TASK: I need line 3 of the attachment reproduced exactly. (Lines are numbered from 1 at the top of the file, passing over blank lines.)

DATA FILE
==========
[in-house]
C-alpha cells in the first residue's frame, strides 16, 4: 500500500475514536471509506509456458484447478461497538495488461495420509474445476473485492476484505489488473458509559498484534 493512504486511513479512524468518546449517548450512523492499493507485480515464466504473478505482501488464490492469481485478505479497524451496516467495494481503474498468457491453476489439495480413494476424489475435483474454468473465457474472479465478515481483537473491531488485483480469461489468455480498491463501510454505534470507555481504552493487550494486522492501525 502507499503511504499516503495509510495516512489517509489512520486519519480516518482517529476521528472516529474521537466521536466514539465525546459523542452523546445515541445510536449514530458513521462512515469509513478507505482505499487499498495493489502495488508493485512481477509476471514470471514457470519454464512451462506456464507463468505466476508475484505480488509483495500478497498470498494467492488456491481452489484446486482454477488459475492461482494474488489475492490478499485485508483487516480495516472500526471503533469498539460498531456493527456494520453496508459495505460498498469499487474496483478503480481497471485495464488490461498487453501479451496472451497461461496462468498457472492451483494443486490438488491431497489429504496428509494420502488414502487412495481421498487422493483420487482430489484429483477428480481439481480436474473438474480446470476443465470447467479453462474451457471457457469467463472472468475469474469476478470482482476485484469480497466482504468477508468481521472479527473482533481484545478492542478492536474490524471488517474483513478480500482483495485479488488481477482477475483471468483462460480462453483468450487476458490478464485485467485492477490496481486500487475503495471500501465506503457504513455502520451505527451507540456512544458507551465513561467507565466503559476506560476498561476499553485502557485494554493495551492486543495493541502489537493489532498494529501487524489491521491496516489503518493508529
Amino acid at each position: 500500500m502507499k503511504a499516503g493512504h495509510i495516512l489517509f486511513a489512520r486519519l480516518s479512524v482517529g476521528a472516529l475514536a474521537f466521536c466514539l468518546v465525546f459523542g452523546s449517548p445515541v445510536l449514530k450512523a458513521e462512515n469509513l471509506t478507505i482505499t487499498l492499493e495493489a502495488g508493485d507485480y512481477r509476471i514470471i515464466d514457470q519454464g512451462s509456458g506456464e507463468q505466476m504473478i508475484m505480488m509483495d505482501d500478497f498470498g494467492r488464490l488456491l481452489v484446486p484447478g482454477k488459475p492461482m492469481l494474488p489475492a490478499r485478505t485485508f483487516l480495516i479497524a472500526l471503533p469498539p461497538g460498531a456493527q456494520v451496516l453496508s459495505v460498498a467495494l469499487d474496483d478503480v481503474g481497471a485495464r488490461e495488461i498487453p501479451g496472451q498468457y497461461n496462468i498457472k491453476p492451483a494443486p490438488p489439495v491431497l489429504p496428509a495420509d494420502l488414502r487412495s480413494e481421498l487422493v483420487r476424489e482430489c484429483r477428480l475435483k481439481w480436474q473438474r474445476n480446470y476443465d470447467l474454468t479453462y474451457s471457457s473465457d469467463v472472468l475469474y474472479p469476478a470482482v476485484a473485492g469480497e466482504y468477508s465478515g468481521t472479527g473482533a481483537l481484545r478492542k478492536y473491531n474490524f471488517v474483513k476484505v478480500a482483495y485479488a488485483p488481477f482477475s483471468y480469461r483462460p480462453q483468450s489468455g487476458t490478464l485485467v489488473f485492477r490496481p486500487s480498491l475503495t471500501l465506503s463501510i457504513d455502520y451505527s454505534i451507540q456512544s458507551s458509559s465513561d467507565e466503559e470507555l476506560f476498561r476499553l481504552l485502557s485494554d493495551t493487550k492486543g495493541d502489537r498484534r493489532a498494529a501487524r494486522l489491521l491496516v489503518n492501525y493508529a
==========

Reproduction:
Amino acid at each position: 500500500m502507499k503511504a499516503g493512504h495509510i495516512l489517509f486511513a489512520r486519519l480516518s479512524v482517529g476521528a472516529l475514536a474521537f466521536c466514539l468518546v465525546f459523542g452523546s449517548p445515541v445510536l449514530k450512523a458513521e462512515n469509513l471509506t478507505i482505499t487499498l492499493e495493489a502495488g508493485d507485480y512481477r509476471i514470471i515464466d514457470q519454464g512451462s509456458g506456464e507463468q505466476m504473478i508475484m505480488m509483495d505482501d500478497f498470498g494467492r488464490l488456491l481452489v484446486p484447478g482454477k488459475p492461482m492469481l494474488p489475492a490478499r485478505t485485508f483487516l480495516i479497524a472500526l471503533p469498539p461497538g460498531a456493527q456494520v451496516l453496508s459495505v460498498a467495494l469499487d474496483d478503480v481503474g481497471a485495464r488490461e495488461i498487453p501479451g496472451q498468457y497461461n496462468i498457472k491453476p492451483a494443486p490438488p489439495v491431497l489429504p496428509a495420509d494420502l488414502r487412495s480413494e481421498l487422493v483420487r476424489e482430489c484429483r477428480l475435483k481439481w480436474q473438474r474445476n480446470y476443465d470447467l474454468t479453462y474451457s471457457s473465457d469467463v472472468l475469474y474472479p469476478a470482482v476485484a473485492g469480497e466482504y468477508s465478515g468481521t472479527g473482533a481483537l481484545r478492542k478492536y473491531n474490524f471488517v474483513k476484505v478480500a482483495y485479488a488485483p488481477f482477475s483471468y480469461r483462460p480462453q483468450s489468455g487476458t490478464l485485467v489488473f485492477r490496481p486500487s480498491l475503495t471500501l465506503s463501510i457504513d455502520y451505527s454505534i451507540q456512544s458507551s458509559s465513561d467507565e466503559e470507555l476506560f476498561r476499553l481504552l485502557s485494554d493495551t493487550k492486543g495493541d502489537r498484534r493489532a498494529a501487524r494486522l489491521l491496516v489503518n492501525y493508529a